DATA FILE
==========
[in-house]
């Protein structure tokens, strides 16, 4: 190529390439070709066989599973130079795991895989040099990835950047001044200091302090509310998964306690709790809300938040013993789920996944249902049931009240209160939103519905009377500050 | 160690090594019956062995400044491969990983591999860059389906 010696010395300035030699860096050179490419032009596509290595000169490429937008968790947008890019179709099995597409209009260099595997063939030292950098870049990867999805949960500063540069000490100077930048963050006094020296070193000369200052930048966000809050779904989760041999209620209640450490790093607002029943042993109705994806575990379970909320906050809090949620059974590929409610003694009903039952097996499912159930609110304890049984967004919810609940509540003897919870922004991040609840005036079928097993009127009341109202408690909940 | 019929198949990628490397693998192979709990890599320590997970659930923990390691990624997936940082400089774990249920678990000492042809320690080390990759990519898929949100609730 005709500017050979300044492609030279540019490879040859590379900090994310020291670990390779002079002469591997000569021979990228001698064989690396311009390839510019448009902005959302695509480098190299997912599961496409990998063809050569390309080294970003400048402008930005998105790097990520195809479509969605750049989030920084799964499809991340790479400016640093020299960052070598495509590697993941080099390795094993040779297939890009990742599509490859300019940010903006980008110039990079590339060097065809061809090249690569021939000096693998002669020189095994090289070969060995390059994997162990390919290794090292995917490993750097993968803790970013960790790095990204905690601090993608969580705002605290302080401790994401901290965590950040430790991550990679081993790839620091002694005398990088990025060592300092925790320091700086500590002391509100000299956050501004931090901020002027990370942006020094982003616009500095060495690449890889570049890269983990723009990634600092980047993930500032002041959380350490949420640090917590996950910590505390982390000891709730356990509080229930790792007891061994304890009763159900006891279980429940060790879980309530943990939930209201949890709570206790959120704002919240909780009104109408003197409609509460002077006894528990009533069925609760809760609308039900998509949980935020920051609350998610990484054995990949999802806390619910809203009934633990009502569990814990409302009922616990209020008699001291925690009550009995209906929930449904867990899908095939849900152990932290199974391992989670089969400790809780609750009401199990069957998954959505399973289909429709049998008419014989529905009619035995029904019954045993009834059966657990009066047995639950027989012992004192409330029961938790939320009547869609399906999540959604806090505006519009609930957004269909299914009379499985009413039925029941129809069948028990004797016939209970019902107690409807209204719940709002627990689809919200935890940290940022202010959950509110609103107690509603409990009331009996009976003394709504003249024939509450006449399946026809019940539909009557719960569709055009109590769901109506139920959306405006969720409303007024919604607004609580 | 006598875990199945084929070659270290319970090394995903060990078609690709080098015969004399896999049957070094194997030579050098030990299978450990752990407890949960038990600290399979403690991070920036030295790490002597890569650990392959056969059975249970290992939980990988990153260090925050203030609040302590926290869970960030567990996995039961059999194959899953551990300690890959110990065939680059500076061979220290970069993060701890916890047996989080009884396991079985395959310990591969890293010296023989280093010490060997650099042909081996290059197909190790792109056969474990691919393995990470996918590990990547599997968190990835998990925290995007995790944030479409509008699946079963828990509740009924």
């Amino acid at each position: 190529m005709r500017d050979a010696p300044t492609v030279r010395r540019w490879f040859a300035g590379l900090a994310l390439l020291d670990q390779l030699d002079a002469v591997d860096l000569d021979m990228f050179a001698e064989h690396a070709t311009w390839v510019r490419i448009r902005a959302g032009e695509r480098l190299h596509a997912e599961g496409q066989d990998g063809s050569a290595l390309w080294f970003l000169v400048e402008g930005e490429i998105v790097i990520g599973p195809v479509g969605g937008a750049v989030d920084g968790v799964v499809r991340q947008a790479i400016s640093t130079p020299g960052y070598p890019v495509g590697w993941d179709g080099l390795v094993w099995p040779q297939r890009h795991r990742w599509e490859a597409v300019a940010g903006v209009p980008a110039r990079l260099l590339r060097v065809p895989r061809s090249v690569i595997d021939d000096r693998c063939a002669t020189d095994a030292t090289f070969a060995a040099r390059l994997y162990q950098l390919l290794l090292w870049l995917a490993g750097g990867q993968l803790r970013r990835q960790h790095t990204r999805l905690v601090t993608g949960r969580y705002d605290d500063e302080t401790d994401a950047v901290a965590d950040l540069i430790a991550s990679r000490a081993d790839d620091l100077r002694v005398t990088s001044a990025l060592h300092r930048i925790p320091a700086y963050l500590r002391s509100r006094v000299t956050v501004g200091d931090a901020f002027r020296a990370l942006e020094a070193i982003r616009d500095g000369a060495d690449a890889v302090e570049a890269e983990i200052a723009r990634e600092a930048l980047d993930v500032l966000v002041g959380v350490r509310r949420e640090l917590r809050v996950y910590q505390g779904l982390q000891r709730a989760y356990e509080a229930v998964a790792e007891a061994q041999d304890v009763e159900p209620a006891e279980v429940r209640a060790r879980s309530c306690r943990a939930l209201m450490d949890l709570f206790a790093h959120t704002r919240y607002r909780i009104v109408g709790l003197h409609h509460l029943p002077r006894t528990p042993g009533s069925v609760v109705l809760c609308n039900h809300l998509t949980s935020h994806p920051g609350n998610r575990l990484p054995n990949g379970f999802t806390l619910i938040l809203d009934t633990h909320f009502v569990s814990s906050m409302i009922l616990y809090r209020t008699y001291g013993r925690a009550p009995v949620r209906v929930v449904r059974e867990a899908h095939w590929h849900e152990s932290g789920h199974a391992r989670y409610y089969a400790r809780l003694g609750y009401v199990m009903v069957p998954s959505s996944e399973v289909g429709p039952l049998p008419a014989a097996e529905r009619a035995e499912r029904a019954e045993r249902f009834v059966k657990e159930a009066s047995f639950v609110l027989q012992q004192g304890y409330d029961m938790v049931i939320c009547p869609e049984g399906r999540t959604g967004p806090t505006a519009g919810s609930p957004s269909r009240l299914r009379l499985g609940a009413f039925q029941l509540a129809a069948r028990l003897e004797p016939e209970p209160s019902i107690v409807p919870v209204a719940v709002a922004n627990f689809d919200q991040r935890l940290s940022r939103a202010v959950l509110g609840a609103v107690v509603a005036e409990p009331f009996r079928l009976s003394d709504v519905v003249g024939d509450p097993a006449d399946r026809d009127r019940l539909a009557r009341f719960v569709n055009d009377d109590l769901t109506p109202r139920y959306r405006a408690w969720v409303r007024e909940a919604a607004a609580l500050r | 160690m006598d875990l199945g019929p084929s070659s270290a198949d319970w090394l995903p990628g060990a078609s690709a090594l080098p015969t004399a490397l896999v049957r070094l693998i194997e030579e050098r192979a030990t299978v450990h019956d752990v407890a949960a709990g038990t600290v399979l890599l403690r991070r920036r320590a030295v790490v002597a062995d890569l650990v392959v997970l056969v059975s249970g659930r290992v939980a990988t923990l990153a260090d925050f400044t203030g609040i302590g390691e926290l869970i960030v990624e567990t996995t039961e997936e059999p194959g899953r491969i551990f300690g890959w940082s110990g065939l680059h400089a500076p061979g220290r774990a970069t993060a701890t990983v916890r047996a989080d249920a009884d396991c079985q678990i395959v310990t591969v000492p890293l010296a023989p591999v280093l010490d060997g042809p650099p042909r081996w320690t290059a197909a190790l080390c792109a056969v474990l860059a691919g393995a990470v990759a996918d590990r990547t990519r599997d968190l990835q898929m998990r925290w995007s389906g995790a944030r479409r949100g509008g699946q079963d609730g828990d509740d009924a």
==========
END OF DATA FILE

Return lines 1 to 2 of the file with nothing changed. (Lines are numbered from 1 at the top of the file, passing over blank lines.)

[in-house]
């Protein structure tokens, strides 16, 4: 190529390439070709066989599973130079795991895989040099990835950047001044200091302090509310998964306690709790809300938040013993789920996944249902049931009240209160939103519905009377500050 | 160690090594019956062995400044491969990983591999860059389906 010696010395300035030699860096050179490419032009596509290595000169490429937008968790947008890019179709099995597409209009260099595997063939030292950098870049990867999805949960500063540069000490100077930048963050006094020296070193000369200052930048966000809050779904989760041999209620209640450490790093607002029943042993109705994806575990379970909320906050809090949620059974590929409610003694009903039952097996499912159930609110304890049984967004919810609940509540003897919870922004991040609840005036079928097993009127009341109202408690909940 | 019929198949990628490397693998192979709990890599320590997970659930923990390691990624997936940082400089774990249920678990000492042809320690080390990759990519898929949100609730 005709500017050979300044492609030279540019490879040859590379900090994310020291670990390779002079002469591997000569021979990228001698064989690396311009390839510019448009902005959302695509480098190299997912599961496409990998063809050569390309080294970003400048402008930005998105790097990520195809479509969605750049989030920084799964499809991340790479400016640093020299960052070598495509590697993941080099390795094993040779297939890009990742599509490859300019940010903006980008110039990079590339060097065809061809090249690569021939000096693998002669020189095994090289070969060995390059994997162990390919290794090292995917490993750097993968803790970013960790790095990204905690601090993608969580705002605290302080401790994401901290965590950040430790991550990679081993790839620091002694005398990088990025060592300092925790320091700086500590002391509100000299956050501004931090901020002027990370942006020094982003616009500095060495690449890889570049890269983990723009990634600092980047993930500032002041959380350490949420640090917590996950910590505390982390000891709730356990509080229930790792007891061994304890009763159900006891279980429940060790879980309530943990939930209201949890709570206790959120704002919240909780009104109408003197409609509460002077006894528990009533069925609760809760609308039900998509949980935020920051609350998610990484054995990949999802806390619910809203009934633990009502569990814990409302009922616990209020008699001291925690009550009995209906929930449904867990899908095939849900152990932290199974391992989670089969400790809780609750009401199990069957998954959505399973289909429709049998008419014989529905009619035995029904019954045993009834059966657990009066047995639950027989012992004192409330029961938790939320009547869609399906999540959604806090505006519009609930957004269909299914009379499985009413039925029941129809069948028990004797016939209970019902107690409807209204719940709002627990689809919200935890940290940022202010959950509110609103107690509603409990009331009996009976003394709504003249024939509450006449399946026809019940539909009557719960569709055009109590769901109506139920959306405006969720409303007024919604607004609580 | 006598875990199945084929070659270290319970090394995903060990078609690709080098015969004399896999049957070094194997030579050098030990299978450990752990407890949960038990600290399979403690991070920036030295790490002597890569650990392959056969059975249970290992939980990988990153260090925050203030609040302590926290869970960030567990996995039961059999194959899953551990300690890959110990065939680059500076061979220290970069993060701890916890047996989080009884396991079985395959310990591969890293010296023989280093010490060997650099042909081996290059197909190790792109056969474990691919393995990470996918590990990547599997968190990835998990925290995007995790944030479409509008699946079963828990509740009924």